Know the enemy campaign June 2005

10 June 2005

Media backgrounder

Biosecurity New Zealand has launched the 'Know the Enemy' campaign to alert all New Zealanders to the importance of border protection and the role everyone can play in ensuring our biosecurity is effective.

As an island nation, New Zealand is susceptible to infiltration by exotic species. These species have the potential to harm our way of life, health, environment and export industries. Given that potential, every possible step must be taken to prevent biosecurity breaches.

In August 2003, the Biosecurity Council published New Zealand's first biosecurity strategy, answering a Government undertaking to increase the country's border protection. The strategy proposed a new direction to deal with mounting pressures on New Zealand's biosecurity.

As part of that, last November Biosecurity New Zealand was launched, taking over from MAF's Biosecurity Authority. Although Biosecurity New Zealand still comes under MAF, it is now charged with a wider mandate to protect New Zealand's biosecurity systems.

Although New Zealand border authorities are constantly vigilant, screening the hundreds of thousands of passengers and millions of tonnes of freight that pass through our borders each year, the border still requires a second line of defence: public vigilance.

The best backup for the border protection is the public. The 'Know the Enemy' campaign is aimed at educating all New Zealanders to keep their eyes open for exotic pests in their backyards, on their farms, and in the bush and then to pick up the phone and report anything suspicious.

PUBLIC BIOSECURITY AWARENESS

Already, New Zealanders show a high awareness of biosecurity issues and so are well placed to join the effort to protect our borders from these seemingly insignificant but potentially high impact incursions.

  • Last year, the research company UMR found that 92% of New Zealanders believed that everyone has a responsibility to protect this country's biosecurity. 59% of those felt "very strongly" that this was true.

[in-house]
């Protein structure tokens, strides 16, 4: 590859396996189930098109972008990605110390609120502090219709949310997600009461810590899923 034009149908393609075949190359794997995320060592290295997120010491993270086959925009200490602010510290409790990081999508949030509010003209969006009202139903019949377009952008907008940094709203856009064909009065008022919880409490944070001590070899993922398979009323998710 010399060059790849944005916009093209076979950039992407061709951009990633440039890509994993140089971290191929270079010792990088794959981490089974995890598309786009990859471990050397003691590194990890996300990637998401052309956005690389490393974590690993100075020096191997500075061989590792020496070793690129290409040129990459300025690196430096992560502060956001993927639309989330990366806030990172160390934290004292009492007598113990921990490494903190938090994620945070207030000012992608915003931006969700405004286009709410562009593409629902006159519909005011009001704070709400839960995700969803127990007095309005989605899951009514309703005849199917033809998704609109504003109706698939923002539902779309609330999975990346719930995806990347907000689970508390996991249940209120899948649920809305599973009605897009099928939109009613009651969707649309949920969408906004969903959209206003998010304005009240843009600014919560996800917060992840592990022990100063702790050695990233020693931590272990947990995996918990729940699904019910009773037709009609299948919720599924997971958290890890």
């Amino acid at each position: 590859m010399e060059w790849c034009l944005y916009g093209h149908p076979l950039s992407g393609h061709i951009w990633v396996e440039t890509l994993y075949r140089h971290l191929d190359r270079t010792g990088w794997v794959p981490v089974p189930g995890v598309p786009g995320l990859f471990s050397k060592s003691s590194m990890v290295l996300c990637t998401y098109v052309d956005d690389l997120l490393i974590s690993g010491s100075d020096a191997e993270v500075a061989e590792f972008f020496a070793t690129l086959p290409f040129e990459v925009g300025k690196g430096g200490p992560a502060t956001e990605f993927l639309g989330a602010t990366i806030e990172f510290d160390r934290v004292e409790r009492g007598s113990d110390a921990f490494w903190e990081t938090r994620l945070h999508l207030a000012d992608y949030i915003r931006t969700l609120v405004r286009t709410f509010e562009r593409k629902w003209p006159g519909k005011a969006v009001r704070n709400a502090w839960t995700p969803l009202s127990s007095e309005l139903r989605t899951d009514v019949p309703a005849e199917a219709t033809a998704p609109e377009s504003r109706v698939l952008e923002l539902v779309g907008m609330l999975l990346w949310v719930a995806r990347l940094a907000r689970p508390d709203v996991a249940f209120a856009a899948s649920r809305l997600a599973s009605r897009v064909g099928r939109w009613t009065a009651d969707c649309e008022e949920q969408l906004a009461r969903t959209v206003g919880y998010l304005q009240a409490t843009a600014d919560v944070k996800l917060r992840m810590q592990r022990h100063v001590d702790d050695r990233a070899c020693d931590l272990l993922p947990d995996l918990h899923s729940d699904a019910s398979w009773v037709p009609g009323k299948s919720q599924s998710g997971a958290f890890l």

• However, 18% felt that the burden of biosecurity is an issue for the Government and its agencies like MAF, and that there's little they can do personally.

But there's a lot New Zealanders can do, and it's not hard. It's a simple step to take if they spot something suspicious – report it to Biosecurity New Zealand. It could save the environment and, potentially, billions of dollars.

WHAT TO DO:

Early detection is the key to preventing an infestation that may be very expensive or impossible to eradicate. If a member of the public finds an insect pest which they suspect are one of the pests and diseases in this campaign:

1. Capture it in a jar or container.
2. Euthanase it by placing it in the freezer or spraying with insecticide
3. Phone the Biosecurity New Zealand hotline on 0800 80 99 66

The Biosecurity New Zealand hotline will guide people through the process of preparing the pest for scientific submission to one of Biosecurity New Zealand's laboratories.

Suspected animal diseases should be checked by a veterinarian as soon as possible.

THE CAMPAIGN:

The campaign will initially target people living around the four main ports – Auckland, Tauranga, Wellington, Lyttelton and nearby Christchurch. However, because some pests can spread quickly and easily, Biosecurity New Zealand is calling for all New Zealanders to be involved. In particular, Biosecurity New Zealand hopes farmers, gardeners and schoolchildren will "keep watch" for anything that looks like an unwelcome visitor as they go about their work and play.

This campaign is about making biosecurity preventive rather than reactive. It's about spotting pests and taking action before expensive and inconvenient eradication programmes are necessary.

To do that, every New Zealander must "know the enemy," and be prepared to take action by calling Biosecurity New Zealand when a possible biosecurity threat is found.

Because it only takes one pest to damage the country, but it only takes one of us to stop it.

  

 

Last Updated: 27 September 2010

Contact MPI

for general enquiries phone

0800 00 83 33